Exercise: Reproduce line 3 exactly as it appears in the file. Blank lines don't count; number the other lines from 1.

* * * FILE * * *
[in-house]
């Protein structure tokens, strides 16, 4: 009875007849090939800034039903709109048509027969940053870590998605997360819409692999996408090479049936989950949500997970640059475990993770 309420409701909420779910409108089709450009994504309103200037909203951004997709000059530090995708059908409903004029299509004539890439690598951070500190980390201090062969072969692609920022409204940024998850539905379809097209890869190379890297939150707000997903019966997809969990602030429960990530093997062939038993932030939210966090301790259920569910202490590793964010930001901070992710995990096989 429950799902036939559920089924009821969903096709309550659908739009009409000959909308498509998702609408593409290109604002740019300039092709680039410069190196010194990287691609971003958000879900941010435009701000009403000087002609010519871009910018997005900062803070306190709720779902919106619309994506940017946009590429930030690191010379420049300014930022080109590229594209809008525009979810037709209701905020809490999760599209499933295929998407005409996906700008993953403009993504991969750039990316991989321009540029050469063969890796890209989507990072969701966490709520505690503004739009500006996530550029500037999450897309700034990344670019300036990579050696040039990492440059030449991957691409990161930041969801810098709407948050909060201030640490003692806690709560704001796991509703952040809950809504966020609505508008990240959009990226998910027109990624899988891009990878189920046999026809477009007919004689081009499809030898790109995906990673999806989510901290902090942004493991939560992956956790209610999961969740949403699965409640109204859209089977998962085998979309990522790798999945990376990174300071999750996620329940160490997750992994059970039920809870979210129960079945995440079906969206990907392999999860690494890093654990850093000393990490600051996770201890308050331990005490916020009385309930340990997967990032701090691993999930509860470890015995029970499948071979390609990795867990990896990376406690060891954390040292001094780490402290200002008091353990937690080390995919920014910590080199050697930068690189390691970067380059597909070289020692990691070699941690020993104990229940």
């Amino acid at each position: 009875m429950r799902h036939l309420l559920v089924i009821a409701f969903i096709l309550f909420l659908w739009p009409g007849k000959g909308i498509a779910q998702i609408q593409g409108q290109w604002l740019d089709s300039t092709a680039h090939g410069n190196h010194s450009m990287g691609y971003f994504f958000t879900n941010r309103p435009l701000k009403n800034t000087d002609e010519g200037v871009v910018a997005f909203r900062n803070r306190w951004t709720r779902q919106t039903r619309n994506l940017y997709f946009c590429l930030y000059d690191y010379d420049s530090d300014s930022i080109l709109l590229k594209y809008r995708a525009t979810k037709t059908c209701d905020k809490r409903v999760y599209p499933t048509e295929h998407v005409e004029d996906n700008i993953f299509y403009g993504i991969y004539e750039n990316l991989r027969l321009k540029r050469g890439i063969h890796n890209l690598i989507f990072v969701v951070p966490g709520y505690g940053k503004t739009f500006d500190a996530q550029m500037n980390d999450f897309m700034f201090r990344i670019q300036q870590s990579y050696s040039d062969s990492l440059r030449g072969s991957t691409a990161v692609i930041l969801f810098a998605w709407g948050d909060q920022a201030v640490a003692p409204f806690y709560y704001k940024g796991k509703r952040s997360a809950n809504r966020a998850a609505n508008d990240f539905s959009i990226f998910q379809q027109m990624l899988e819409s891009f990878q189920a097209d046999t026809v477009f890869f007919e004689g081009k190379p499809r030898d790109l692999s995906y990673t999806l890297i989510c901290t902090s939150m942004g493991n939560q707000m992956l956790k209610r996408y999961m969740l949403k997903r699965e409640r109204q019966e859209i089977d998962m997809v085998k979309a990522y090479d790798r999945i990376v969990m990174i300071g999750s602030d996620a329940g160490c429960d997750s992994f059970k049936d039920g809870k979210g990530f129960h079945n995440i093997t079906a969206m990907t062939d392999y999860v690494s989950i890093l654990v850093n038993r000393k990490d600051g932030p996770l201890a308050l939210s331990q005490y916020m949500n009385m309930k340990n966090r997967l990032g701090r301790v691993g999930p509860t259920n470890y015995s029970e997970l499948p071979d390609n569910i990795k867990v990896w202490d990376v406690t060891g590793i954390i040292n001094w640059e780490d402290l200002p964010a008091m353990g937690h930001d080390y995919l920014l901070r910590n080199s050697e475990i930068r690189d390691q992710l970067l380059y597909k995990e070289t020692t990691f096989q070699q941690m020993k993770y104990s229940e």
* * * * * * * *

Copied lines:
């Amino acid at each position: 009875m429950r799902h036939l309420l559920v089924i009821a409701f969903i096709l309550f909420l659908w739009p009409g007849k000959g909308i498509a779910q998702i609408q593409g409108q290109w604002l740019d089709s300039t092709a680039h090939g410069n190196h010194s450009m990287g691609y971003f994504f958000t879900n941010r309103p435009l701000k009403n800034t000087d002609e010519g200037v871009v910018a997005f909203r900062n803070r306190w951004t709720r779902q919106t039903r619309n994506l940017y997709f946009c590429l930030y000059d690191y010379d420049s530090d300014s930022i080109l709109l590229k594209y809008r995708a525009t979810k037709t059908c209701d905020k809490r409903v999760y599209p499933t048509e295929h998407v005409e004029d996906n700008i993953f299509y403009g993504i991969y004539e750039n990316l991989r027969l321009k540029r050469g890439i063969h890796n890209l690598i989507f990072v969701v951070p966490g709520y505690g940053k503004t739009f500006d500190a996530q550029m500037n980390d999450f897309m700034f201090r990344i670019q300036q870590s990579y050696s040039d062969s990492l440059r030449g072969s991957t691409a990161v692609i930041l969801f810098a998605w709407g948050d909060q920022a201030v640490a003692p409204f806690y709560y704001k940024g796991k509703r952040s997360a809950n809504r966020a998850a609505n508008d990240f539905s959009i990226f998910q379809q027109m990624l899988e819409s891009f990878q189920a097209d046999t026809v477009f890869f007919e004689g081009k190379p499809r030898d790109l692999s995906y990673t999806l890297i989510c901290t902090s939150m942004g493991n939560q707000m992956l956790k209610r996408y999961m969740l949403k997903r699965e409640r109204q019966e859209i089977d998962m997809v085998k979309a990522y090479d790798r999945i990376v969990m990174i300071g999750s602030d996620a329940g160490c429960d997750s992994f059970k049936d039920g809870k979210g990530f129960h079945n995440i093997t079906a969206m990907t062939d392999y999860v690494s989950i890093l654990v850093n038993r000393k990490d600051g932030p996770l201890a308050l939210s331990q005490y916020m949500n009385m309930k340990n966090r997967l990032g701090r301790v691993g999930p509860t259920n470890y015995s029970e997970l499948p071979d390609n569910i990795k867990v990896w202490d990376v406690t060891g590793i954390i040292n001094w640059e780490d402290l200002p964010a008091m353990g937690h930001d080390y995919l920014l901070r910590n080199s050697e475990i930068r690189d390691q992710l970067l380059y597909k995990e070289t020692t990691f096989q070699q941690m020993k993770y104990s229940e």